Hotel Bennett, the latest luxe establishment to be erected on King Street, officially opens this Sun. Jan. 27. Bennett boasts just under 200 rooms, three different bars, a signature restaurant spilling into a Marion Square adjacent patio, a spa, and all the fine details to assert itself as the new snazziest spot in which to host a five-figure wedding reception.
On the corner of King and Hutson, a few steps from the main entrance of the hotel with a separate door opening onto King, sits Bennett's equally eye-catching in-house French pastry shop, La Patisserie. With long marble tables and tile floors; floor to ceiling windows; a narrow bar facing an elaborate coffee station; and two display cases facing King filled with eclairs, caramels, pains au chocolat, and fat slices of cake, the shop is designed to emulate the small sweets shops one may see in Marseille or Cannes or Paris.
Lyon-born executive pastry chef Remy Funfrock, who comes to Bennett from the Sanctuary at Kiawah, says when he first walked into La Patisserie, as it was under construction: "I could picture myself here, moving in and out ... What's magical in this place, it's a hotel, yes, it's a pastry shop in the hotel but it feels just like in France, to me, because the feel of this area downtown is like a small village — we have the church across the street just like in France, when I walk in the morning, I feel, it speaks to my experience."
Funfrock has been cooking, both sweet and savory, since he was a teenager. He knew he wanted to be a chef when he was only seven years old, the moment his grandfather took him to visit a hotel's professional kitchen. "When I entered I saw the big hat and the copper pots and things boiling and the chef cooking — I was amazed by what I saw that day."
After earning a degree in cooking, Funfrock says he realized that if he ever wanted to own his own restaurant, he'd need to "know how to make a good dessert."
Under the tutelage of French master confectioners and patissiers, Funfrock would fall in love with the art of baking, and the care that was taken by these small shops to create only the most delicious delicacies. "It is the exactitude of things that I like," says Funfrock. "I like things clean and organized, to scale things, the chemistry behind it."
At one of his first pastry gigs, Funfrock saw firsthand the importance of "doing everything from scratch." "In France we use a lot of praline paste — made with nuts and caramel. You can buy that, but we would make our own, made our own glaze for fruit tarts, made our own marzipan, fondant."
Funfrock learned not only how to glaze a tart, but also how to make chocolate, caramels, ice cream. "We have [in France] all the differences of craft," says Funfrock.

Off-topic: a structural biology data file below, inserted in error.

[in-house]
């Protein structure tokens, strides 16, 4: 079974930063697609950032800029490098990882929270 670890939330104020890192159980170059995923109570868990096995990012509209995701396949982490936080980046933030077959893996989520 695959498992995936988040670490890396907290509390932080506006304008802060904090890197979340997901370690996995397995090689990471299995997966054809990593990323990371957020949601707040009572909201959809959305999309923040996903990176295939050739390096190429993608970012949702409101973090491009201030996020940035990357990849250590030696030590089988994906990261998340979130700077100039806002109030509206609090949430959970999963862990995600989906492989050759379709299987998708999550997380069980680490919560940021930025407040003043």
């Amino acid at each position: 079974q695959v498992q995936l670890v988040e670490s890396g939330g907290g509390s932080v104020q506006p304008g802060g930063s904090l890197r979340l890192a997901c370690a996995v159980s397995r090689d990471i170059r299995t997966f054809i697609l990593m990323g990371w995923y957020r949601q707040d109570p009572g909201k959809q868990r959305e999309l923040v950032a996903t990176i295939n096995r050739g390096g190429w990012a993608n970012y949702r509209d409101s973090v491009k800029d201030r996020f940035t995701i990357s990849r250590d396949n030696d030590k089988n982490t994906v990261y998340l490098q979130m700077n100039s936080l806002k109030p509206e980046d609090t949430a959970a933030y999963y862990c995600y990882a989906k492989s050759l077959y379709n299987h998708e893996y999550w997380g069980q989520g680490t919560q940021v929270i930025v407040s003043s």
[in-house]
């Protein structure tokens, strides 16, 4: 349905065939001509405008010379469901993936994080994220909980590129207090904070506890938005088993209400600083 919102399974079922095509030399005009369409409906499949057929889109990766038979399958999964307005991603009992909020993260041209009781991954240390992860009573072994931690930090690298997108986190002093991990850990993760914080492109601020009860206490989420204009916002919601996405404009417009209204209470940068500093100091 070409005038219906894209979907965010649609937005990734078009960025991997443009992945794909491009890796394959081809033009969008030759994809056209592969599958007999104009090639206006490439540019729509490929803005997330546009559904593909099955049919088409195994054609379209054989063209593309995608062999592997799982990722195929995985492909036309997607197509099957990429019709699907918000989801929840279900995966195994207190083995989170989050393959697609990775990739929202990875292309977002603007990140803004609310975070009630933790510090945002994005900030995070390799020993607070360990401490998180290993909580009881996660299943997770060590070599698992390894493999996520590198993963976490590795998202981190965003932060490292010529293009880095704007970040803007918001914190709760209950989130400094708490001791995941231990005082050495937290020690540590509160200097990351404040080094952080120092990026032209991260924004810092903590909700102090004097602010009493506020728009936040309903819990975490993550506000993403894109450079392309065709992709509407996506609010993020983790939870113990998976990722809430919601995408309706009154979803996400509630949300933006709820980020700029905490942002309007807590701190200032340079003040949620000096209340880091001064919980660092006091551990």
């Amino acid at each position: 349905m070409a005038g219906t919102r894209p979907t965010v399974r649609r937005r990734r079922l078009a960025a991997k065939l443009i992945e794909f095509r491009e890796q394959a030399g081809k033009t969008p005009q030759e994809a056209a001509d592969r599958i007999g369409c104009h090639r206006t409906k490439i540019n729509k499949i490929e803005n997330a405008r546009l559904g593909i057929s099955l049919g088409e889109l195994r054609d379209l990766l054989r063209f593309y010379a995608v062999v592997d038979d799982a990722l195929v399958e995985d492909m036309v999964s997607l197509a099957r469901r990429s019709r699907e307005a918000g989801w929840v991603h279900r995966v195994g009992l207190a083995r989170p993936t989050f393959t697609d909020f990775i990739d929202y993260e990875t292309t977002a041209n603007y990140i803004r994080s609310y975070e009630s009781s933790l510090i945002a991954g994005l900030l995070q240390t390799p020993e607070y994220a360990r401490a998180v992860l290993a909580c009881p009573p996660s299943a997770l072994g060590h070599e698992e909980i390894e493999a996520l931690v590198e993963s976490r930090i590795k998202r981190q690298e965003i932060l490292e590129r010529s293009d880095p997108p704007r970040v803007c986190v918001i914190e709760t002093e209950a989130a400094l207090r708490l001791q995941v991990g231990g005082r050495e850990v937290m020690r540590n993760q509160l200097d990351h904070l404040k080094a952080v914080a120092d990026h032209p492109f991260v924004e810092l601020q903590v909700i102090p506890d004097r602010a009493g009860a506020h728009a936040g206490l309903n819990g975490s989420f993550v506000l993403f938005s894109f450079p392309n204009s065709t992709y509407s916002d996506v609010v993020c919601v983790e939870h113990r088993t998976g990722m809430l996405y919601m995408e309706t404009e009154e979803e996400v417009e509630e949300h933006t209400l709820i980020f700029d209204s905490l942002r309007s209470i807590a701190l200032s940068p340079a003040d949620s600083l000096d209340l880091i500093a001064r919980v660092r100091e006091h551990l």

- Ruta Smith
- Chef Remy Funfrock has worked in pastry shops, restaurants, and hotels from the south of France to Kiawah
Funfrock worked as a pastry chef in Michelin star restaurants and resorts from the South of France to New York to Florida to Colorado. He was named one of Pastry Art & Design's top 10 pastry chefs in America, and is a two time silver medal winner at the U.S. Pastry Championship. But Funfrock longed to return to his roots, to operate out of a pastry shop, a space smelling always of freshly baked bread, of steamed milk and perfectly brewed espresso. So when he learned Bennett was seeking out a French pastry chef to run La Patisserie, well, Funfrock was thrilled. This, he says, will be yet another period of his pastry life, one in which French techniques are melded with American appetites.
"What I want to bring here," says Funfrock, "Are my recipes, all French-based, I've refined them, all those years you evolve, to make them less sweet and lighter, it's almost like a painter. You start a certain period, and progress. What has stayed with me is my heritage and my French training — I don't know how else to do it."
Funfrock will offer traditional French items like brioche and macarons, eclairs and meringues, Saint Honore cake, savory puff pastries, fruit tarts, and ham and brie sandwiches. But he'll also have standards like blueberry muffins, an American morning pastry that Funfrock did not know existed until he saw it in a Starbucks case one day — "it's much better than that," he promises. He will also have gluten free items, another American phenomenon that Funfrock discovered when he moved to NYC more than two decades ago. "I was not aware, we didn't have too many allergies [in France] but when I moved to New York the first thing was nuts, and then I realized it was way more than nuts."
Funfrock says while you'll have to enjoy items like croissants and brioche full of gluten (and if you can, by god please do) he has mastered damn good gluten free cakes, subbing in rice flour and potato starch — "I can get a really nice sponge." No matter which item you select from the display case (and in France, Funfrock says people will often order multiple items to save for dessert later in the day, so go wild) Funfrock hopes that even busy King Street passersby will sit down, at least for a few moments, to enjoy their meal.
"Maybe they'll pause here for a little bit and then I can see them enjoying at the table, it's gratifying for me to see that," says Funfrock. "An eclair is simple, but making the recipe right, when I see people enjoying that, it's a continuation of what we've been doing, to make the item as perfect as possible for the person to enjoy ... Personally I didn't learn that when I first started, it was years of working with different chefs and I realized how important it is to see people be happy."
La Patisserie will be open daily at 404 King St. selling sweets, sandwiches, coffee, and to-go items from 6 a.m. to 7 p.m.